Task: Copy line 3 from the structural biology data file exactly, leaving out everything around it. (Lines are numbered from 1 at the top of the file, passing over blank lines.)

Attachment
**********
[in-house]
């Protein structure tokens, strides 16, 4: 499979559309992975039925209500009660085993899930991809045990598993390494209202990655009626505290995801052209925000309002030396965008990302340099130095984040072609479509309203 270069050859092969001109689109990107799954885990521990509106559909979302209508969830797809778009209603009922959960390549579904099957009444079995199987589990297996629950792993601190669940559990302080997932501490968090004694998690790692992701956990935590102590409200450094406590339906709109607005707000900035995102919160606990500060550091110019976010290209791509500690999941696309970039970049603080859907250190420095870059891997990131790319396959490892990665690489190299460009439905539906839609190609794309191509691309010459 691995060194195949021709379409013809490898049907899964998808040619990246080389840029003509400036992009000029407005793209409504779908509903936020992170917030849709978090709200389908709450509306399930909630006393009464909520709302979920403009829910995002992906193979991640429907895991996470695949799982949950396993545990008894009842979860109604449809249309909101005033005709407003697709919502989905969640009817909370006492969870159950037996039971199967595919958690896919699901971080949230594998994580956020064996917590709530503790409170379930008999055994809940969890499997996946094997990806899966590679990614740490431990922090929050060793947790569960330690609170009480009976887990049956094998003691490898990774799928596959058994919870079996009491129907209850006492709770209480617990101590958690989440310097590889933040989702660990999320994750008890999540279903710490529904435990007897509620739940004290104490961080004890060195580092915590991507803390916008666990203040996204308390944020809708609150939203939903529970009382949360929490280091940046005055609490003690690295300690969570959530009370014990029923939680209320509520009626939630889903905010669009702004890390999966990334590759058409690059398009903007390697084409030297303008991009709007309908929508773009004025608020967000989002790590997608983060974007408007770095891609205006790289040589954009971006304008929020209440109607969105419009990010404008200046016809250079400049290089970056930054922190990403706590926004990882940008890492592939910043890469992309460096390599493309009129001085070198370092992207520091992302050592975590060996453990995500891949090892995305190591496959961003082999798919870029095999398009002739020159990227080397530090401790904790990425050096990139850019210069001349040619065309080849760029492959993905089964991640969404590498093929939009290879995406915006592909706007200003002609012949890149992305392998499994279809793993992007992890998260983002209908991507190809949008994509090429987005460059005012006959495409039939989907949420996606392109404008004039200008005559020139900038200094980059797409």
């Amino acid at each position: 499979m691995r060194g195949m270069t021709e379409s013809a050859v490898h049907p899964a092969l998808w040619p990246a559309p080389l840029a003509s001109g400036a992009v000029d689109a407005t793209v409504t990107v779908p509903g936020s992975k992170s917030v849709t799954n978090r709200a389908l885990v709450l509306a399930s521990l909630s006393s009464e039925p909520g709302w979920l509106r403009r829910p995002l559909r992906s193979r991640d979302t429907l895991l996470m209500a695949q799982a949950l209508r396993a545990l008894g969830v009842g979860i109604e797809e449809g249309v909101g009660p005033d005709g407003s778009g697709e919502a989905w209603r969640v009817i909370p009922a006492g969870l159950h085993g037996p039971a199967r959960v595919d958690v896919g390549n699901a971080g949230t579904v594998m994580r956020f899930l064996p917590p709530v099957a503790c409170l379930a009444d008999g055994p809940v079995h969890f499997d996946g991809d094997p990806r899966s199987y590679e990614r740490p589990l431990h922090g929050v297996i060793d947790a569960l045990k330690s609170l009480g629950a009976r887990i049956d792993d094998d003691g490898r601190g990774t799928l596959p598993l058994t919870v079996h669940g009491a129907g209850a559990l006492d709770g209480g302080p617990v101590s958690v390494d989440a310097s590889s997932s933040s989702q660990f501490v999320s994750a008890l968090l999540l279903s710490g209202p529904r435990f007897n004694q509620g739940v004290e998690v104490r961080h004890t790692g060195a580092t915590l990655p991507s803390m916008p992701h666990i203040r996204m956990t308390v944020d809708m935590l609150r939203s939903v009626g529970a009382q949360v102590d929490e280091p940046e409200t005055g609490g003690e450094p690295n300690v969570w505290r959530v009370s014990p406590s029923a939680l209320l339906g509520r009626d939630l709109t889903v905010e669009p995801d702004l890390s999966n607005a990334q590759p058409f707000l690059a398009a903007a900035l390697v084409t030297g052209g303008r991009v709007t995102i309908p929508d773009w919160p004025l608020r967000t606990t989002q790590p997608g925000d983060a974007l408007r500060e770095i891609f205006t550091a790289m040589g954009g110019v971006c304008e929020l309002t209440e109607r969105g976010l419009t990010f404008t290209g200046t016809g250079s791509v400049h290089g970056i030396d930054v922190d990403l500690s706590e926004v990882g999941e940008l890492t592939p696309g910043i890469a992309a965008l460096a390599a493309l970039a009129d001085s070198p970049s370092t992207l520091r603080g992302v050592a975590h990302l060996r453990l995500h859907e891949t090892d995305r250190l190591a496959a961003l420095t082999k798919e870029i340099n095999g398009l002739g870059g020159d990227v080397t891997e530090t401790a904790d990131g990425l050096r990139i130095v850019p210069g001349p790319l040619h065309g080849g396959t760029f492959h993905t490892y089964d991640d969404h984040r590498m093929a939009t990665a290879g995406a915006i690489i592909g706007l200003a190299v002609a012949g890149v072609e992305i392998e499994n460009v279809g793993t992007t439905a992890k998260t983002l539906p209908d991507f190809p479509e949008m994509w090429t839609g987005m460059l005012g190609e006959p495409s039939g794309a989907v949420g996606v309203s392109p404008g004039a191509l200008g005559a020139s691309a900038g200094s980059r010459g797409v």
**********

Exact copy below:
């Amino acid at each position: 499979m691995r060194g195949m270069t021709e379409s013809a050859v490898h049907p899964a092969l998808w040619p990246a559309p080389l840029a003509s001109g400036a992009v000029d689109a407005t793209v409504t990107v779908p509903g936020s992975k992170s917030v849709t799954n978090r709200a389908l885990v709450l509306a399930s521990l909630s006393s009464e039925p909520g709302w979920l509106r403009r829910p995002l559909r992906s193979r991640d979302t429907l895991l996470m209500a695949q799982a949950l209508r396993a545990l008894g969830v009842g979860i109604e797809e449809g249309v909101g009660p005033d005709g407003s778009g697709e919502a989905w209603r969640v009817i909370p009922a006492g969870l159950h085993g037996p039971a199967r959960v595919d958690v896919g390549n699901a971080g949230t579904v594998m994580r956020f899930l064996p917590p709530v099957a503790c409170l379930a009444d008999g055994p809940v079995h969890f499997d996946g991809d094997p990806r899966s199987y590679e990614r740490p589990l431990h922090g929050v297996i060793d947790a569960l045990k330690s609170l009480g629950a009976r887990i049956d792993d094998d003691g490898r601190g990774t799928l596959p598993l058994t919870v079996h669940g009491a129907g209850a559990l006492d709770g209480g302080p617990v101590s958690v390494d989440a310097s590889s997932s933040s989702q660990f501490v999320s994750a008890l968090l999540l279903s710490g209202p529904r435990f007897n004694q509620g739940v004290e998690v104490r961080h004890t790692g060195a580092t915590l990655p991507s803390m916008p992701h666990i203040r996204m956990t308390v944020d809708m935590l609150r939203s939903v009626g529970a009382q949360v102590d929490e280091p940046e409200t005055g609490g003690e450094p690295n300690v969570w505290r959530v009370s014990p406590s029923a939680l209320l339906g509520r009626d939630l709109t889903v905010e669009p995801d702004l890390s999966n607005a990334q590759p058409f707000l690059a398009a903007a900035l390697v084409t030297g052209g303008r991009v709007t995102i309908p929508d773009w919160p004025l608020r967000t606990t989002q790590p997608g925000d983060a974007l408007r500060e770095i891609f205006t550091a790289m040589g954009g110019v971006c304008e929020l309002t209440e109607r969105g976010l419009t990010f404008t290209g200046t016809g250079s791509v400049h290089g970056i030396d930054v922190d990403l500690s706590e926004v990882g999941e940008l890492t592939p696309g910043i890469a992309a965008l460096a390599a493309l970039a009129d001085s070198p970049s370092t992207l520091r603080g992302v050592a975590h990302l060996r453990l995500h859907e891949t090892d995305r250190l190591a496959a961003l420095t082999k798919e870029i340099n095999g398009l002739g870059g020159d990227v080397t891997e530090t401790a904790d990131g990425l050096r990139i130095v850019p210069g001349p790319l040619h065309g080849g396959t760029f492959h993905t490892y089964d991640d969404h984040r590498m093929a939009t990665a290879g995406a915006i690489i592909g706007l200003a190299v002609a012949g890149v072609e992305i392998e499994n460009v279809g793993t992007t439905a992890k998260t983002l539906p209908d991507f190809p479509e949008m994509w090429t839609g987005m460059l005012g190609e006959p495409s039939g794309a989907v949420g996606v309203s392109p404008g004039a191509l200008g005559a020139s691309a900038g200094s980059r010459g797409v």